Expression of mRNA. RT-PCR was used to assess the expression of the V1b receptor subtype in various tissues from male V1bR+/+ and V1bR–/– mice. As shown in Figure 1c, in V1bR+/+ mice, the V1b receptor transcript was expressed most abundantly in the pituitary and could be faintly detected in the hippocampus. On the other hand, no V1b receptor transcript was detectable in any tissue examined from the V1bR–/– mice, while expression of GAPDH in V1bR–/– mice was comparable to that in V1bR+/+ mice (Figure 1c), confirming the absence of V1b receptor mRNA expression in V1bR–/– mice. To investigate potential compensatory changes in expression of other vasopressin receptor subtypes (V1a, V2) and of oxytocin receptor after loss of V1b receptor in V1bR–/– mice, we further examined changes in their transcriptions in various tissues using RT-PCR analysis. Expression of the V1a, V2, and oxytocin receptors in V1bR–/– mice was similar to that in V1bR+/+ mice (data not shown), suggesting that inactivation of the V1b receptor gene does not lead to any dramatic compensatory change in expression of the other subtypes.

ACTH release from primary cultured pituitary cells. First, ACTH release from primary cultured pituitary cells from mice was characterized pharmacologically. As shown in Figure 2a, 10–7 M AVP potently stimulates ACTH release from these primary cultured pituitary cells. Although the V1a receptor–selective antagonist OPC-21268 was ineffective at the concentration of 1 μM, the V1b receptor–selective antagonist SSR149415 potently inhibited AVP-induced ACTH release in a dose-dependent manner (Figure 2a). Around 40% and 50% inhibition was observed at 1 μM and 10 μM SSR149415, respectively. Application of the antagonists alone did not change ACTH release at any of the concentrations used (data not shown).

ACTH levels in anterior pituitary cell cultures from V1bR+/+ and V1bR–/– miFigure 2

ACTH levels in anterior pituitary cell cultures from V1bR+/+ and V1bR–/– mice. (a) Effects of AVP antagonists on ACTH release from primary cultured pituitary cells. SSR149415 or OPC-21268 was added 10 minutes prior to the administration of AVP (10–7 M) in the cultured pituitary cells from V1aR+/+ male mice. The ACTH levels were expressed as the amount secreted over a period of 3 hours per 5 × 105 cells. The values are represented as the mean ± SEM of four experiments. *P < 0.05, antagonists vs. no antagonists. (b) Effects of AVP or CRH on ACTH release in V1bR–/– mice. The cells from V1bR+/+ (white bars) or V1bR –/– (black bars) male mice were incubated without or with AVP or CRH. The values are represented as the mean ± SEM of five or six experiments. *P < 0.05 between genotypes.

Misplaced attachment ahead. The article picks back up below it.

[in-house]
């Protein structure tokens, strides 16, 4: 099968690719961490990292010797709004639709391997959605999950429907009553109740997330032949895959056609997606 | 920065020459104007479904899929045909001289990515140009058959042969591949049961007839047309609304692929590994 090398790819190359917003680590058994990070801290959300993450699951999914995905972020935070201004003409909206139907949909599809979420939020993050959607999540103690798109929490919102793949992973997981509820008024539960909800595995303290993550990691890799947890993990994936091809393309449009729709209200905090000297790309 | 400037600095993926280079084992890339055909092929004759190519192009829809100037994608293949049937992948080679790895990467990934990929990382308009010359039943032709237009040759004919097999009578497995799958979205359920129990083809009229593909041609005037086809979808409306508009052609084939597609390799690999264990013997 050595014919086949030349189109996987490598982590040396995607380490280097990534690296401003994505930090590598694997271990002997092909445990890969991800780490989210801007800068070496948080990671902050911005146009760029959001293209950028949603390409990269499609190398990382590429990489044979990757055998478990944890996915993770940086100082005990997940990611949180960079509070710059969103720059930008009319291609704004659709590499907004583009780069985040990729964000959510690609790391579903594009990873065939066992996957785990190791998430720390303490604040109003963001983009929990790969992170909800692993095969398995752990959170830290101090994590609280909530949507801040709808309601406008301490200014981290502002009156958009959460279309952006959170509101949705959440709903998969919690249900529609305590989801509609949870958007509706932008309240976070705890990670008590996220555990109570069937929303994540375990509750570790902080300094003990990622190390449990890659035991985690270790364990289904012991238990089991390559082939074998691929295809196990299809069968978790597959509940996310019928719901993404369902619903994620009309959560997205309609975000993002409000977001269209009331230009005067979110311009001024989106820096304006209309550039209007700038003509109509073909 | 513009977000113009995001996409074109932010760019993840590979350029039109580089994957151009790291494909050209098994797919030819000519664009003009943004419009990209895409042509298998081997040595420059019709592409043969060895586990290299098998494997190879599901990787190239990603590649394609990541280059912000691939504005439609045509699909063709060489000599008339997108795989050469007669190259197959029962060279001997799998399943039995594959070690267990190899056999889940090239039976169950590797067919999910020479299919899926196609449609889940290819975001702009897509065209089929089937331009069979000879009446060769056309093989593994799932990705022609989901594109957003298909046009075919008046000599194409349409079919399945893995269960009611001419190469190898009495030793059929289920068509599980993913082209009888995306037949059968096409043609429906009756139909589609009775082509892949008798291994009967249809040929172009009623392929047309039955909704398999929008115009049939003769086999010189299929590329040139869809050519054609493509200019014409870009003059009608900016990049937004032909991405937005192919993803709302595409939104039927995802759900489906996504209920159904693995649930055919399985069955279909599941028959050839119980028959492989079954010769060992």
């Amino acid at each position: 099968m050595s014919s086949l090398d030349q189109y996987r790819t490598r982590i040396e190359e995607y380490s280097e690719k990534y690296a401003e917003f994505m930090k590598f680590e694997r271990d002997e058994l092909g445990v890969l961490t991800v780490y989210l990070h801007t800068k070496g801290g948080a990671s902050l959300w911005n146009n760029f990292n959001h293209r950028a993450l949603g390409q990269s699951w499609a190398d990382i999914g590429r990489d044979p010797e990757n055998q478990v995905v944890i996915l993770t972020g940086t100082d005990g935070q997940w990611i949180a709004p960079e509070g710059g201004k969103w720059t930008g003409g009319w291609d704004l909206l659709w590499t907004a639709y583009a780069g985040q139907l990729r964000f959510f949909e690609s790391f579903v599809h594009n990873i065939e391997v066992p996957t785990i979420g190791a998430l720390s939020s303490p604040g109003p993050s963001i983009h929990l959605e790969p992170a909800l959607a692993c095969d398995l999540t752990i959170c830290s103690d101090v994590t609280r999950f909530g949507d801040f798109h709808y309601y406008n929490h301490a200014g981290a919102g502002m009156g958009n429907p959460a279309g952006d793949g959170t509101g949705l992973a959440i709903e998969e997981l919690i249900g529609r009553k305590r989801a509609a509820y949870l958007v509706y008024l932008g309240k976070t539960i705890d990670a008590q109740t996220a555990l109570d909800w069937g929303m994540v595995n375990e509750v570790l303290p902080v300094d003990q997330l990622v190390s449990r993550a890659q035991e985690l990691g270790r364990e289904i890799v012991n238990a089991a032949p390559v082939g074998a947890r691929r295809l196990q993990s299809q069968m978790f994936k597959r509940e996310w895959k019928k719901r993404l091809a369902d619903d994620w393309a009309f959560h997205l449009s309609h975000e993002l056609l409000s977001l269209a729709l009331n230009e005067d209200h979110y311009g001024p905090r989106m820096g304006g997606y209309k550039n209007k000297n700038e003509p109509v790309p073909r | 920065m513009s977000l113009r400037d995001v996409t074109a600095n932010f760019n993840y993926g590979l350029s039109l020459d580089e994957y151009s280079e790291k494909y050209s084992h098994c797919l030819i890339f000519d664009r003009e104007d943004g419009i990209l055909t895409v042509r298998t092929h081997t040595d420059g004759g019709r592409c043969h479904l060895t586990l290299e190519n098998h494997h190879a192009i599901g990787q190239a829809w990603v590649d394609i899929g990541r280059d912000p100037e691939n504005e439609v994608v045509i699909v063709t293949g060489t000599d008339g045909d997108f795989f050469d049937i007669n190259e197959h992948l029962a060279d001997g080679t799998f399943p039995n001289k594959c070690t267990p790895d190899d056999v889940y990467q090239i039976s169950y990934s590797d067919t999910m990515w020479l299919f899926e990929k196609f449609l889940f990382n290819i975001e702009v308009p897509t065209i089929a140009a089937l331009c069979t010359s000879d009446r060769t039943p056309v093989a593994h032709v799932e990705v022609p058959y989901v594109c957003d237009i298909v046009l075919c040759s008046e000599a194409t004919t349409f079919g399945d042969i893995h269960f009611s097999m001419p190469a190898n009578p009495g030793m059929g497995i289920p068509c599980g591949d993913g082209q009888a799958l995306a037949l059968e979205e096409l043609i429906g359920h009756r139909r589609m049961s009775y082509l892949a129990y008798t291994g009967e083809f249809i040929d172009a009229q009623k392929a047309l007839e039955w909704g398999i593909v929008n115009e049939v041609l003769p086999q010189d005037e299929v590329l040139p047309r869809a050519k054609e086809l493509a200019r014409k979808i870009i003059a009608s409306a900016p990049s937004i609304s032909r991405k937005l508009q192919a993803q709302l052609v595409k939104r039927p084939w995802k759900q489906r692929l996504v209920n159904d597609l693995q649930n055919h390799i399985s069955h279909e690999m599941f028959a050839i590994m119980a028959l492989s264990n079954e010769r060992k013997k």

To confirm the functional deletion of the V1b receptor in the V1bR–/– mice, we cultured pituitary cells from V1bR–/– and V1bR+/+ males, stimulated the cells with AVP or CRH, and determined the level of ACTH release. Basal ACTH release from pituitary cells was not significantly different between V1bR–/– males and V1bR+/+ males (Figure 2b). AVP significantly increased ACTH release from cells of V1bR+/+ mice (2.7-fold at 100 nM AVP), while there was no change in ACTH release after AVP stimulation in cells from the V1bR–/– mouse. In both groups, the addition of 10 nM CRH to pituitary cells increased the ACTH release by sixfold and fivefold in V1bR+/+ and V1bR–/– mice, respectively, and there was no significant difference in response between the two genotypes.

ACTH and corticosterone. To investigate the physiological role of the V1b receptor in regulation of the HPA axis, we monitored plasma ACTH and corticosterone concentrations under basal conditions and also after AVP stimulation. The basal plasma ACTH concentration at the light phase was lower in the V1bR–/– mice than in the WT mice (59 ± 13 pg/ml in V1bR+/+ mice, n = 21; and 29 ± 5 pg/ml in V1bR–/– mice, n = 29; P = 0.04). Corresponding to the reduced ACTH, the corticosterone concentration in the light phase was also reduced in V1bR–/– mice compared with V1bR+/+ mice (19 ± 1 ng/ml in V1bR+/+ mice, n = 21; 15 ± 1 ng/ml in V1bR–/– mice, n = 29; P = 0.0004) (Figure 3). Plasma ACTH was elevated in V1bR+/+ mice at the third hour of the dark phase of the light cycle, whereas it was not elevated in V1bR–/– mice (141 ± 81 pg/ml in V1bR+/+ mice, n = 11; 11 ± 4 pg/ml in V1bR–/– mice, n = 7) (data not shown), showing that the circadian variation in ACTH observed in V1bR+/+ mice was blunted in V1bR–/– mice. In contrast to ACTH, the corticosterone level was elevated at the dark phase compared with that at the light phase even in V1bR–/– mice. Circadian variation in corticosterone secretion, compared with that in ACTH secretion, appears to be not much influenced by the absence of the V1b receptor (data not shown).

Plasma ACTH (a) and corticosterone (b) concentrations under basal conditionFigure 3